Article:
Archive for Sunday, November 25, 2007

Trust test

Providing a judge or district attorney a tape recording of a disputed executive session would build public confidence in officials’ compliance with the Kansas Open Meetings Act.

November 25, 2007


When it comes to monitoring the activities of our elected officials, it seems appropriate to follow former President Ronald Reagan's advice on dealing with the Soviet Union: "Trust but verify."

We want to trust our elected officials - and, usually, we do - but occasionally it would give members of the public comfort to be able to verify that their trust is warranted. The recent executive session at which the Lawrence City Commission discussed a deal with Deciphera Pharmaceuticals is such a case.

Unfortunately, in this matter, the public can only trust, because there is no way to verify. It's exactly the kind of situation that could benefit from legislation requiring executive sessions to be tape recorded.

The Kansas attorney general was asked to examine two aspects of the Deciphera executive session. One was whether Mayor Sue Hack's attendance at the session constituted a conflict of interest because she has invested in Deciphera. The other was whether the commission, as a whole, discussed portions of the Deciphera agreement in private that should have been discussed in a public meeting.

Last week, the AG's office said it had interviewed city officials and determined that although Hack's attendance at the session created an "appearance of impropriety," "there is no evidence that Mayor Hack participated in this meeting other than by her attendance."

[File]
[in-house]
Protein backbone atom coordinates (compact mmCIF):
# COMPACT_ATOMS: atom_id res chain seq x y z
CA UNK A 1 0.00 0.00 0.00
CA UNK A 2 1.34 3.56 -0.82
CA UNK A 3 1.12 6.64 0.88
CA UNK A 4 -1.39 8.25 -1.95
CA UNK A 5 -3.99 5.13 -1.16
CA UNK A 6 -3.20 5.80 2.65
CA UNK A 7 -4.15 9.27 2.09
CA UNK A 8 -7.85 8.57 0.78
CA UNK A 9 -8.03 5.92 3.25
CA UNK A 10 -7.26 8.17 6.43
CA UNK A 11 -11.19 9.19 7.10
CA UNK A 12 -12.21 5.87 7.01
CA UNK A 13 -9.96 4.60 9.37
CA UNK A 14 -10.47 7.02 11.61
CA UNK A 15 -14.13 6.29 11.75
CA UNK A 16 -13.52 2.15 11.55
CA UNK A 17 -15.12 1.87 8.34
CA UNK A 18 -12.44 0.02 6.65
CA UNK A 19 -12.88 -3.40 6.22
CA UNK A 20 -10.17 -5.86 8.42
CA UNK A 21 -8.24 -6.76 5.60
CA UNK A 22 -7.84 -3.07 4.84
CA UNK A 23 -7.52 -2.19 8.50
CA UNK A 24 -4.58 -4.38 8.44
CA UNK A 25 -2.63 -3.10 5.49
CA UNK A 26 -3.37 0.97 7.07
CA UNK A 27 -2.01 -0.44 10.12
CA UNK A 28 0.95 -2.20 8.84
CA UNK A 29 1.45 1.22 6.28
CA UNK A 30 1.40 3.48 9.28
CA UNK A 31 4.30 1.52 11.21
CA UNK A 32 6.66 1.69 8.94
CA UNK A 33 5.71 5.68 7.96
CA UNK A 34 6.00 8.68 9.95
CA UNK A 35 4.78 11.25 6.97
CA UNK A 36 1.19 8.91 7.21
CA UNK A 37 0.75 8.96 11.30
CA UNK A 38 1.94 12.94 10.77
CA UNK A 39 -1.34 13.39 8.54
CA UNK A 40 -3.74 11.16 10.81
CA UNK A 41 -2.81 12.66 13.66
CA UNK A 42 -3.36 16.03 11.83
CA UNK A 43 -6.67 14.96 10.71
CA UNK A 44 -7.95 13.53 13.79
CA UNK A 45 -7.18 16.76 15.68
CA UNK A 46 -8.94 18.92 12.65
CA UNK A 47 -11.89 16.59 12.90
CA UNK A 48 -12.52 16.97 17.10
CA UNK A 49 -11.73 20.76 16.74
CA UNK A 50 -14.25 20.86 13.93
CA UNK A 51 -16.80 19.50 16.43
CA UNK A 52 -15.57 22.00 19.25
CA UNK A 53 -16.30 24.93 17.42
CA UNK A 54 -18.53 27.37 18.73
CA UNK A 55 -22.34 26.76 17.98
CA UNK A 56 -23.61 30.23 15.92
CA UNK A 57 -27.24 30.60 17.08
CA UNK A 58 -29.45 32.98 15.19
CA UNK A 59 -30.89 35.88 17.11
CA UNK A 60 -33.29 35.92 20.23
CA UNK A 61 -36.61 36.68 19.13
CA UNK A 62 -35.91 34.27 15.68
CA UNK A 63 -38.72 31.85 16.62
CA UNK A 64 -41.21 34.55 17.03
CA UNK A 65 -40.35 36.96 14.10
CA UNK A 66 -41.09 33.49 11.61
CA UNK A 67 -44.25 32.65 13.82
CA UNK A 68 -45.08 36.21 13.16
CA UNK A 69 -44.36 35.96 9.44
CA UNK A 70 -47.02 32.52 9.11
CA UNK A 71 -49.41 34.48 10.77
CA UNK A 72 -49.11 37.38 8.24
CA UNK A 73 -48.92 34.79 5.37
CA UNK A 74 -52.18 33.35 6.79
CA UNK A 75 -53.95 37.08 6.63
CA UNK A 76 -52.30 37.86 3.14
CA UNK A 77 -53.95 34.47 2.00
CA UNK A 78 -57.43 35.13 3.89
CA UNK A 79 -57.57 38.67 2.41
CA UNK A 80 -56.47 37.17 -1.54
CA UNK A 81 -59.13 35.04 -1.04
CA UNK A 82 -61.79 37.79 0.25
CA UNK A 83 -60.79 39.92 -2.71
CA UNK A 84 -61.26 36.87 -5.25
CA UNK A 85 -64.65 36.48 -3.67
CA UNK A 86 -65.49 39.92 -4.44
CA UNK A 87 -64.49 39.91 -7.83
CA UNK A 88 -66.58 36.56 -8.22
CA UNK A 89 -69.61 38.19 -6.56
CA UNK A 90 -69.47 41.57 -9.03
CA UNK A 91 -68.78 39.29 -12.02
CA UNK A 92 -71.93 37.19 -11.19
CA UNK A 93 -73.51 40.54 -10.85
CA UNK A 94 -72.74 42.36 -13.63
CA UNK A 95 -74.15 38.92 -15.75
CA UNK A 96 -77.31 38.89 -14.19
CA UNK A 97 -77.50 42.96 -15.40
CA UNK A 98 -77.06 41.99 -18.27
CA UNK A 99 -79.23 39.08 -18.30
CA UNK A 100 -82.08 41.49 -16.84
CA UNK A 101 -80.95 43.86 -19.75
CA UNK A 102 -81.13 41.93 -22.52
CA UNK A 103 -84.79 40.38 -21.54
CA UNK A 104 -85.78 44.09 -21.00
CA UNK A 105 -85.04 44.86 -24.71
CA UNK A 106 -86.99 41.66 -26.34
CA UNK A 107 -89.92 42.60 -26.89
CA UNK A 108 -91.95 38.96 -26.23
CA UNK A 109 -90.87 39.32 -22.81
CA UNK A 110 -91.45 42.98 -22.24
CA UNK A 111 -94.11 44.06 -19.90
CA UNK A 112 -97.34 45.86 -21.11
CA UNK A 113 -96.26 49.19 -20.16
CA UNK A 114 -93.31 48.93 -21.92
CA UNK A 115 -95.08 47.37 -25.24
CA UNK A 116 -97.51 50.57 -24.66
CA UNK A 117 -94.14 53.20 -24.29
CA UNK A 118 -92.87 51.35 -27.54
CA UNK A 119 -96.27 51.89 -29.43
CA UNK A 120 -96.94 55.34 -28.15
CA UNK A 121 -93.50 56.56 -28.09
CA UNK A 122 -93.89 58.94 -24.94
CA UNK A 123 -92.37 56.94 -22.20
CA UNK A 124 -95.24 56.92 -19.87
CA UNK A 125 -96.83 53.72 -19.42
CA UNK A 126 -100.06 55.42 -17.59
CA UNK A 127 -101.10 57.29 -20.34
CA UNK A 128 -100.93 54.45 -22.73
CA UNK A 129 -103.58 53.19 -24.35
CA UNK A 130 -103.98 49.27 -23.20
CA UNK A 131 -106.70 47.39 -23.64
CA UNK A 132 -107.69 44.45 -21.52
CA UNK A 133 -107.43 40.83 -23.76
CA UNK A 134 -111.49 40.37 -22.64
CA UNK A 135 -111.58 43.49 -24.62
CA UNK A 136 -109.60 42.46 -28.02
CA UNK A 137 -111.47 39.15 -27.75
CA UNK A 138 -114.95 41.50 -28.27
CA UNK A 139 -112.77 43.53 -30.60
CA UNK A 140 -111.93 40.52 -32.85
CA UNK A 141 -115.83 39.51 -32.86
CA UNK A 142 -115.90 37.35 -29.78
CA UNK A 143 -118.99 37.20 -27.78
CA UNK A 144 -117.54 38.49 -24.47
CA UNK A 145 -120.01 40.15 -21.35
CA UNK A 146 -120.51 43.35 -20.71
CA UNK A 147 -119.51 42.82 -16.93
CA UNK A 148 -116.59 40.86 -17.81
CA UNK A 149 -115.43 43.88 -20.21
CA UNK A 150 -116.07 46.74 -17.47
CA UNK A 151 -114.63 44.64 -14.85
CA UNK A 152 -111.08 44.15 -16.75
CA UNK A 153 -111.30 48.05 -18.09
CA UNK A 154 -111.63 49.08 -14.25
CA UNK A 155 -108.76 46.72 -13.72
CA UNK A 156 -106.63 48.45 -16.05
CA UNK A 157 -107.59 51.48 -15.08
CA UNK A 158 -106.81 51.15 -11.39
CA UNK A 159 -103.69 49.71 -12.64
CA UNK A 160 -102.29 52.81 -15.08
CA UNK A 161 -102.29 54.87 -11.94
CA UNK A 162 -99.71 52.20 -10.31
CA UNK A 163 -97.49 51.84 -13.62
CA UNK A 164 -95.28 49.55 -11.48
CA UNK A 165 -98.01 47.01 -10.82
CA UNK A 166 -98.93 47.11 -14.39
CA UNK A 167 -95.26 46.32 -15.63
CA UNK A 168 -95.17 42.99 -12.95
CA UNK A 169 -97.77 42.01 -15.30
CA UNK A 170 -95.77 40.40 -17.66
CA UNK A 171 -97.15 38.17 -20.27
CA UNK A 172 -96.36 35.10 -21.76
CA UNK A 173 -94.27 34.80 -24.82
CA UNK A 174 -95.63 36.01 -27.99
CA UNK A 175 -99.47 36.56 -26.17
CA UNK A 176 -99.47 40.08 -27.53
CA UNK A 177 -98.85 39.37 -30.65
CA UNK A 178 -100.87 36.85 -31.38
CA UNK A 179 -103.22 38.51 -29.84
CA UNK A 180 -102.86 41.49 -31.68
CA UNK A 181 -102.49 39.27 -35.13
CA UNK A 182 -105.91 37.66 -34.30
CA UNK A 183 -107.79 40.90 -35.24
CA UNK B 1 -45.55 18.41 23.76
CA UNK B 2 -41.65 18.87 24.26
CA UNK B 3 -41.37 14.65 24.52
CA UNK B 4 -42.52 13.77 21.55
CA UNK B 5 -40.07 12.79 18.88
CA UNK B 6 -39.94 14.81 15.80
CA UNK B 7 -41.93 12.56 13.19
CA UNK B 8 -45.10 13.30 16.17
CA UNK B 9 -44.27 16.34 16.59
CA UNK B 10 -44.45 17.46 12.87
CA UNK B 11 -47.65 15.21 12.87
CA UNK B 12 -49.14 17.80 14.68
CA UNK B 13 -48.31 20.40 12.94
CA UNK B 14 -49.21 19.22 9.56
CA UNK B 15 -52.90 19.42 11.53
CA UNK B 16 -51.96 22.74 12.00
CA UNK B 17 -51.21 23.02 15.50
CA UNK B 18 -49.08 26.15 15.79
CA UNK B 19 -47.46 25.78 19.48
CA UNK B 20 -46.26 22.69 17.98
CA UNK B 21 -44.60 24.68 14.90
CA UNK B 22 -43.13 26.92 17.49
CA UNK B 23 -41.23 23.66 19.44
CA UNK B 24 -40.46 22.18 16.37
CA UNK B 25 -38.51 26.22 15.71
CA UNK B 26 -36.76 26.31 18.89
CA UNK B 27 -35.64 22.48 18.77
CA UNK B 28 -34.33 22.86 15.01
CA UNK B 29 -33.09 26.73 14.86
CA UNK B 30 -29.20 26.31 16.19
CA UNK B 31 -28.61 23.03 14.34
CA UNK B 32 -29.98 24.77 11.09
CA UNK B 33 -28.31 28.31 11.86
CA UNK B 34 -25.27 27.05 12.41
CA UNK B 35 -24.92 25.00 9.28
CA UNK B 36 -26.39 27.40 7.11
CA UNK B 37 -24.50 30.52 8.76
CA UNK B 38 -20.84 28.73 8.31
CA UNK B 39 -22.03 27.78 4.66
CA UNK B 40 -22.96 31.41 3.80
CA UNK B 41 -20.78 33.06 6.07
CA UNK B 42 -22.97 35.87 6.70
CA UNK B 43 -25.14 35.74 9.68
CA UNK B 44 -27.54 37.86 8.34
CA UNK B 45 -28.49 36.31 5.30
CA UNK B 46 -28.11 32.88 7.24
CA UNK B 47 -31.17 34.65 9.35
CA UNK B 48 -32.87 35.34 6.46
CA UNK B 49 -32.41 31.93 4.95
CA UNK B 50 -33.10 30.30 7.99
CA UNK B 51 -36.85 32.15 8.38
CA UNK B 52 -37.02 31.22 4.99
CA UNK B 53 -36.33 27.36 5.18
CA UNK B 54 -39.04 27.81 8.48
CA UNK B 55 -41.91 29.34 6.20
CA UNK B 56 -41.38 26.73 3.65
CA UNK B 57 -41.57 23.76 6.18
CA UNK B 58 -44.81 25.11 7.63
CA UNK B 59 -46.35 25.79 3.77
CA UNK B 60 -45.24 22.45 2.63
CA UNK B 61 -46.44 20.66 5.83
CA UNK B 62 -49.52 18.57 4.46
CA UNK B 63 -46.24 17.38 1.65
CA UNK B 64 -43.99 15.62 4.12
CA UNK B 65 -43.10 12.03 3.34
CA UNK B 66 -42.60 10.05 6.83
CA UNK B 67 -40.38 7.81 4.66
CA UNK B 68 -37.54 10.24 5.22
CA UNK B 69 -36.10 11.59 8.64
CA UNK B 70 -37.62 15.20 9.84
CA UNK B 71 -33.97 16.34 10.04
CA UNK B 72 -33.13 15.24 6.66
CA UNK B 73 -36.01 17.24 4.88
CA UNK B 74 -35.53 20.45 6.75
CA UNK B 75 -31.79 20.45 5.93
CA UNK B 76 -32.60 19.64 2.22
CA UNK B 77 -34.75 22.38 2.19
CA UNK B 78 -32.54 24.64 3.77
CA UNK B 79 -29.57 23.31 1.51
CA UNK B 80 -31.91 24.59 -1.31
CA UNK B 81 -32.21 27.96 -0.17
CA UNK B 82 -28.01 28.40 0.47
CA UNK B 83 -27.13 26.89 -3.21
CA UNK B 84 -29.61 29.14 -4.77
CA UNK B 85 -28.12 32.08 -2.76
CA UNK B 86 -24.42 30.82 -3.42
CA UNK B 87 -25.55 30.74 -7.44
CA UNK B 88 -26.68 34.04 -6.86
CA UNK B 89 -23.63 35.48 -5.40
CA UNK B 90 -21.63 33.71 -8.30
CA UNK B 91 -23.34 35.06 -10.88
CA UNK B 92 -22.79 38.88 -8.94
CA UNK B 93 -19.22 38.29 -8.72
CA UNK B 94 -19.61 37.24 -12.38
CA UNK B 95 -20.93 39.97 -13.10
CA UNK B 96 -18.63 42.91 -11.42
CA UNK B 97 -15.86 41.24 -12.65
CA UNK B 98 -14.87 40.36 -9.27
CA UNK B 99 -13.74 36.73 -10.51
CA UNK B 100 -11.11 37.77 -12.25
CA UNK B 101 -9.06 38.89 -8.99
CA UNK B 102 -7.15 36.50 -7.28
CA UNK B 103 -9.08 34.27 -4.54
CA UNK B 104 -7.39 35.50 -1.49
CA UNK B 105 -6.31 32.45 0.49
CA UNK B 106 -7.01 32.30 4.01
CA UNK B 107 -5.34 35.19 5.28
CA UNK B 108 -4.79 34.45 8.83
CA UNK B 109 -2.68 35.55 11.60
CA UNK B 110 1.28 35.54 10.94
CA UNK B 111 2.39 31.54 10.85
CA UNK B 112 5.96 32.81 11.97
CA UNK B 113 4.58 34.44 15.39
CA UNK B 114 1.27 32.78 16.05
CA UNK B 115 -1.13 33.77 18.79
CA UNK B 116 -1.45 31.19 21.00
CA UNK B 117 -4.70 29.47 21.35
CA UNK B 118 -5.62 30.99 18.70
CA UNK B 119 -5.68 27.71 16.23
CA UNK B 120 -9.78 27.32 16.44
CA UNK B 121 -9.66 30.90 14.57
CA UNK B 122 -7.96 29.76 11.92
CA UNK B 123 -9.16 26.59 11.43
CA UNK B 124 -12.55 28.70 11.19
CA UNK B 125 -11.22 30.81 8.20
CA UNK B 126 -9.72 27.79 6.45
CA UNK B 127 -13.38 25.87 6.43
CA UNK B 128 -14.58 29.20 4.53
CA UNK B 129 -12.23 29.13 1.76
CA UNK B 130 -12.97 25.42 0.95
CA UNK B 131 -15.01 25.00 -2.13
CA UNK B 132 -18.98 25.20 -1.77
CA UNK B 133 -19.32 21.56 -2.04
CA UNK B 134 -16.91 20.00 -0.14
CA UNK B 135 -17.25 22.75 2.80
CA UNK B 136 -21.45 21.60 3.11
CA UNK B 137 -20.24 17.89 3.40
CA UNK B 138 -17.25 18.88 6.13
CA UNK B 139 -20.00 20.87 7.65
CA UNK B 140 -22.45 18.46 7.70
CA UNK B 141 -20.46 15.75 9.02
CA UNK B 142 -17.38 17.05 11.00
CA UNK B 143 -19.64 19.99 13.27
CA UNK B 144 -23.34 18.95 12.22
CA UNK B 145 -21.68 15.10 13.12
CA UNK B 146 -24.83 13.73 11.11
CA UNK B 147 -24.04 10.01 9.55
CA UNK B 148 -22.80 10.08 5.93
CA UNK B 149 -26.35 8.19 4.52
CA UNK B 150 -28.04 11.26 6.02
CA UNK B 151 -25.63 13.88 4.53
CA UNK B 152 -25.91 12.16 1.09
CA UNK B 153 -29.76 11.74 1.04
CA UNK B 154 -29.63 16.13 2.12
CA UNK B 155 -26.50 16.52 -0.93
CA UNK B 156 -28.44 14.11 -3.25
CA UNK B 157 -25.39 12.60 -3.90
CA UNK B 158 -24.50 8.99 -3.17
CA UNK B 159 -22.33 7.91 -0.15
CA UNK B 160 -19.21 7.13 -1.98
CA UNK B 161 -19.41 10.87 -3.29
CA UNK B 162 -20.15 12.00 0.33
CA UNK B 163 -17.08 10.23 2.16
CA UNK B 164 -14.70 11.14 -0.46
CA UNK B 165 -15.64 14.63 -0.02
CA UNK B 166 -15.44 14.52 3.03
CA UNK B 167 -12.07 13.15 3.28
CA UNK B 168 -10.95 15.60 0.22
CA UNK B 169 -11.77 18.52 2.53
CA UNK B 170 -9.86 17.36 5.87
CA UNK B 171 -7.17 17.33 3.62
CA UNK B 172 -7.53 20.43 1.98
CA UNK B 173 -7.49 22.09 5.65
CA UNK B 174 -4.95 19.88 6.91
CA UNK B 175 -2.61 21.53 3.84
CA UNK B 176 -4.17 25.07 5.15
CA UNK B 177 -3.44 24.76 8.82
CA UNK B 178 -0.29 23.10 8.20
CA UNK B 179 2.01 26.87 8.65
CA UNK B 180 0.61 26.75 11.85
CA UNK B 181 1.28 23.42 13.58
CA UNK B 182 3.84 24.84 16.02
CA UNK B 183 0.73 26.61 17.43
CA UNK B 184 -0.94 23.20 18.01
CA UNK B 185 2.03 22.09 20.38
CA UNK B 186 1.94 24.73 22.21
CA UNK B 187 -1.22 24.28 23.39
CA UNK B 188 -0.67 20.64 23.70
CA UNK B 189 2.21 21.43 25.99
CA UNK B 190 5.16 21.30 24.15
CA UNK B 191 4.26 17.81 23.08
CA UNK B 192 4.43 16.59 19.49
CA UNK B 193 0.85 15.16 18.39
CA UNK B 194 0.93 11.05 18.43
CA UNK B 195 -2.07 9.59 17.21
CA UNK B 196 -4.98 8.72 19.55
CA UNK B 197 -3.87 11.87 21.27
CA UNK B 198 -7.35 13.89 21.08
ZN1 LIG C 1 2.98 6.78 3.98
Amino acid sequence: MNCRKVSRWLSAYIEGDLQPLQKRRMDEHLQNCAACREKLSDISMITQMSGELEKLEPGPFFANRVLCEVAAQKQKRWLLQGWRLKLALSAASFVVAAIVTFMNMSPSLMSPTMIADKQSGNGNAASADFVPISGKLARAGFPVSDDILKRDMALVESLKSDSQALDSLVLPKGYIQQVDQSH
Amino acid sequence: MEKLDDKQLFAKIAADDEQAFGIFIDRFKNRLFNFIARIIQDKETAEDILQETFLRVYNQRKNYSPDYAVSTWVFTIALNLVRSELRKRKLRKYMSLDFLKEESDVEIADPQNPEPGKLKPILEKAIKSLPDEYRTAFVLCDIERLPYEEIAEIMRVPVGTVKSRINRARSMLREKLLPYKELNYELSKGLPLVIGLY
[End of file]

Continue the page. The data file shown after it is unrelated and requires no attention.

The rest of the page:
Although it stretches the imagination of some members of the public, it's entirely possible that Hack sat silent throughout the executive session, but the only evidence of that is the statements of others at the meeting. If a tape recording of the meeting existed, that account could be easily verified by the attorney general's office.

When asked after the AG's announcement about the possibility of recording executive sessions to provide a record, Hack said she would oppose such a move because it might allow sensitive information to fall into the wrong hands. That seems unlikely, however, if tapes were carefully handled and destroyed after a reasonable time period.

Another way to look at it is to weigh the small risk of privileged information being revealed against the public interest of monitoring the proper use of executive sessions by elected officials. The public interest seems far more important.

A recording law would have to be narrowly focused to apply only to elected bodies and to provide access to those tapes only when an official open meetings complaint is filed. The tapes would be released only to an authority such as a district attorney, attorney general or judge, who would be responsible for determining whether the law had been violated.

It seems that officials who understand and abide by the laws governing executive sessions would have no reason to oppose the taping of those sessions. If a tape ever was turned over to legal authorities, it would simply verify they acted properly and increase trust among their constituents.

Lawrence residents now are awaiting the AG opinion on whether the commission's closed discussion on Deciphera was within the law. That opinion will be based on the accounts of those who attended the executive session and who also have a vested interest in being found in compliance with the law. Without tape recordings, we have no choice but to trust those accounts - but wouldn't it be better to be able to verify?